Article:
Hasil gambar untuk Iraqi politicians, lawmakers denounce Trump visit, US troop presence

A meeting between Trump and Abdul-Mahdi scheduled to take place in Baghdad on Wednesday was canceled because of a “variation of views,” Iraqi Prime Minister’s media office said in a statement released Wednesday.”There was supposed to be a formal reception and a meeting between Prime Minister Adil Abdul-Mahdi and the US President, but a variation of views to organize the meeting led it to be replaced by a telephone conversation on developments in the situation,” the statement read.

White House press secretary Sarah Sanders said that for security reasons, the White House was only able to invite the prime minister two hours before the scheduled time of the meeting and that the prime minister was in a different part of Iraq and unable to attend. Sanders emphasized that President Trump and the prime minister had a good call and that Trump invited the prime minister to visit the White House and the prime minister accepted. Sanders said that Secretary of State Mike Pompeo is meeting with Iraq’s Prime Minister in Baghdad on January 11.

The Iranian-backed Islamic Dawa Party, Mahdi’s political party, said in a statement released Thursday that President Trump’s visit to one of Iraq’s military bases occurred “in a way that has no respect for the country sovereignty or the norms of diplomacy.””We call on all the great Iraqi people to express their condemnation of the visit of the arrogant Trump and to demand lawmakers in the House of Representatives to issue a firm resolution to remove all foreign forces from the land of Iraq.” Dawa party statement added.

“We express our rejection to the way that US President Donald Trump visited Iraq, which is not commensurate with diplomatic norms and relations with sovereign states,” former prime minister and the current leader of Iraq’s Victory Party, Haider al-Abadi, said in a Thursday statement.”Dealing with Iraq and its sovereignty in this way will harm the Iraqi-US relations, and the countries of the region and the world should know that a strong and sovereign Iraq is in the interests of security and stability in the region and the world.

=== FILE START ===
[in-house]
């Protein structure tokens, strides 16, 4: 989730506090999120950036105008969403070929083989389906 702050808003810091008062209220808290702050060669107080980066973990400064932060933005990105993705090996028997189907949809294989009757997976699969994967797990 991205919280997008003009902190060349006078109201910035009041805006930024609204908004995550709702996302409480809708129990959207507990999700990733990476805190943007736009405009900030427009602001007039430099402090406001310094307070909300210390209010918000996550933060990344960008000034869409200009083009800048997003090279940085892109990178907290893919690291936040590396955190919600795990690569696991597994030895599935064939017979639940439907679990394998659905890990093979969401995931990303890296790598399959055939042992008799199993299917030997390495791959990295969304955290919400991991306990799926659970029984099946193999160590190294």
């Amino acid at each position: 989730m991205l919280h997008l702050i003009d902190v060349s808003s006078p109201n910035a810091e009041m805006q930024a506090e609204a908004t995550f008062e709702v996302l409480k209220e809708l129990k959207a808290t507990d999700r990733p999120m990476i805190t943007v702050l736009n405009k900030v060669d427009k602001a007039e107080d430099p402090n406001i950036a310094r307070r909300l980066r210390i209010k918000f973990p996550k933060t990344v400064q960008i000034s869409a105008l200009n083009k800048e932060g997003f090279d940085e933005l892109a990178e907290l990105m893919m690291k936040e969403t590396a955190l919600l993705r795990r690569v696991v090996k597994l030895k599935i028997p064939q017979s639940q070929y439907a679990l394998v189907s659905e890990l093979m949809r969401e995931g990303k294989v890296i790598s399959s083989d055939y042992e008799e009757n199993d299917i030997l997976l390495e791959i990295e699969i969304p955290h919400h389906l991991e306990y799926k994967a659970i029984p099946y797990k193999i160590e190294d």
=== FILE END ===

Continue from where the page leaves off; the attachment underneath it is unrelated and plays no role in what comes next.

Another statement released on Thursday by Hakim al-Zamili, a political leader of the movement of radical Shiite cleric Muqtada al-Sadr, called for an end the US-led coalition in Iraq and addressed how Iraq’s airspace is currently controlled by the coalition.”We must end the page of the so-called international coalition, which controls the Iraqi airspace, under the pretext of tracking terrorist cells, which made the Iraqi aviation authorities do not know the entry of aircraft into our international airspace and Iraqi air bases, that American soldiers located in some of them,” Zamili said.


6. Indonesia raises volcano alert level, forcing evacuations

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Indonesian authorities raised the alert level for the Anak Krakatau volcano to its second highest level on Thursday, forcing thousands of people to evacuate the islands in the Sunda Strait between Java and Sumatra. The alert also forced airlines to reroute numerous flights. The volcano erupted Saturday and caused a tsunami that killed more than 430 people. With further volcanic activity possible, authorities warned people to leave islands that could be affected by further tsunamis. Saturday’s tsunami was triggered when the eruption caused a 158-acre section of Anak Krakatau to slide into the ocean.

Aulia Ariani, a spokeswoman for the Indonesian Red Cross, told CNN that thousands of people had been removed from islands in the Sunda Strait between Java and Sumatra over fears of further tsunamis.

The eruption came at high tide during a full moon, with the Sunda Strait also experiencing a spell of high rainfall, government and rescue agencies said.

Officials said Wednesday that sensors had been placed near Anak Krakatau to better detect activity within the volcano, in hopes of providing a warning of future eruptions. Indonesian authorities have been roundly criticized for the state of the country’s tsunami detection and warning system, which has been largely out of action since at least 2012.

Survivor Bapu Suwarna, 49, told CNN he initially thought the sound of the tsunami was noise from a nearby music concert.